Northern Rock is set to be nationalised today after peers abandoned their last-minute opposition to the controversial move.
The emergency Bill bringing the ailing bank under state control ran into trouble last night after the Government was defeated three times in the House of Lords. Peers demanded a series of changes to the legislation, setting the scene for hours of wrangling at Westminster.
But the Lords finally backed off, clearing the way for the Banking (Special Provisions) Bill to get Royal Assent today.
Alistair Darling, the Chancellor, announced five days ago that the Government had given up its search for a private buyer for Northern Rock and had opted for temporary nationalisation. The Bill had been rushed through the Commons in just a few hours on Tuesday but came under concerted fire in the Lords.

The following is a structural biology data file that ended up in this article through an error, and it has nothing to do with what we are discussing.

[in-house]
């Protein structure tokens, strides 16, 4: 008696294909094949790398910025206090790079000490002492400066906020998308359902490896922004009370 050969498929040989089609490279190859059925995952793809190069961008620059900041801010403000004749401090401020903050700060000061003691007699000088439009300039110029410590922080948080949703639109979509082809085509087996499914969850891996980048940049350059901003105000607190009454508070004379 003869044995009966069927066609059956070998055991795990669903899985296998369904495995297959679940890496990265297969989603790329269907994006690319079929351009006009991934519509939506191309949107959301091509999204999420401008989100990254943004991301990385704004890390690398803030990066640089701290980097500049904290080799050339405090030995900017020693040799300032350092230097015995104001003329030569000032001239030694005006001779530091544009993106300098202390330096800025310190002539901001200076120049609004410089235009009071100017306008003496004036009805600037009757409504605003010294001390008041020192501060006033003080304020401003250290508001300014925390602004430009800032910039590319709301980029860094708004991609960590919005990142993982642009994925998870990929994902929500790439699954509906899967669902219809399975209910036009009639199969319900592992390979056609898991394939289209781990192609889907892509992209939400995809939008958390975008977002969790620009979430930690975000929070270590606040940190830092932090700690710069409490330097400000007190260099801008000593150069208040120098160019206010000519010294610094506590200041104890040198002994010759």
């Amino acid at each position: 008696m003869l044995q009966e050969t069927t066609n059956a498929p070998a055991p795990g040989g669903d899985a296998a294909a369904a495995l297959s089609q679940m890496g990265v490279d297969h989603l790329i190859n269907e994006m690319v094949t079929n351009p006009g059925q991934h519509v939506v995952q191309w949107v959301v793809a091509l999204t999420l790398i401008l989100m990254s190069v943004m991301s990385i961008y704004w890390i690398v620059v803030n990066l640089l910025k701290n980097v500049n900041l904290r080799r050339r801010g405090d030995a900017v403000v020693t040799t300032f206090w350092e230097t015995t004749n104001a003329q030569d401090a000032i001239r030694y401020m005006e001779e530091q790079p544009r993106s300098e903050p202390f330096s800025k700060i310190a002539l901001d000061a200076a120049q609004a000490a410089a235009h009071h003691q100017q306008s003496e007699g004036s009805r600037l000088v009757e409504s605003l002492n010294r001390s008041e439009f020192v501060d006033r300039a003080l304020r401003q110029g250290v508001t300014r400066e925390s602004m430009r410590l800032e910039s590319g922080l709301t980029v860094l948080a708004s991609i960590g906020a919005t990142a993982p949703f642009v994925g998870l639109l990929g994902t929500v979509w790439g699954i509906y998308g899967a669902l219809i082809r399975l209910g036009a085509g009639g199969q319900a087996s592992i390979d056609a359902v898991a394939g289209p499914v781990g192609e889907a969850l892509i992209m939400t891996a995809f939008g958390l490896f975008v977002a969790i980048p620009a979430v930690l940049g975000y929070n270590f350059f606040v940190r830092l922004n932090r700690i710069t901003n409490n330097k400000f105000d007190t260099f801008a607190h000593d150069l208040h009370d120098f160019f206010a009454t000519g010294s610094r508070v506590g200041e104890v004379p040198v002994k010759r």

Peers demanded that the Bank of England audit Northern Rock regularly and that the bank was brought within the scope of the Freedom of Information Act.
They also backed a call for the Office of Fair Trading to report annually on the impact of the nationalisation upon the banking market. The Government offered a compromise on the OFT demand, promising an annual report by the office on the implications of nationalisation, but otherwise stood firm.
Peers gave way after MPs overturned the three Lords defeats by large majorities.
Controversy over the status of Granite, the offshore trust to which Northern Rock sold off its most profitable mortgages, has intensified. George Osborne, the shadow Chancellor, said claims that Granite was an independent legal entity were contradicted by the bank's annual report which said the Granite group of companies were "regarded as legal subsidiaries under UK companies legislation".
But the Government replied that Granite was a "special purpose vehicle, a trust" with no claim on Northern Rock's assets.Reuse content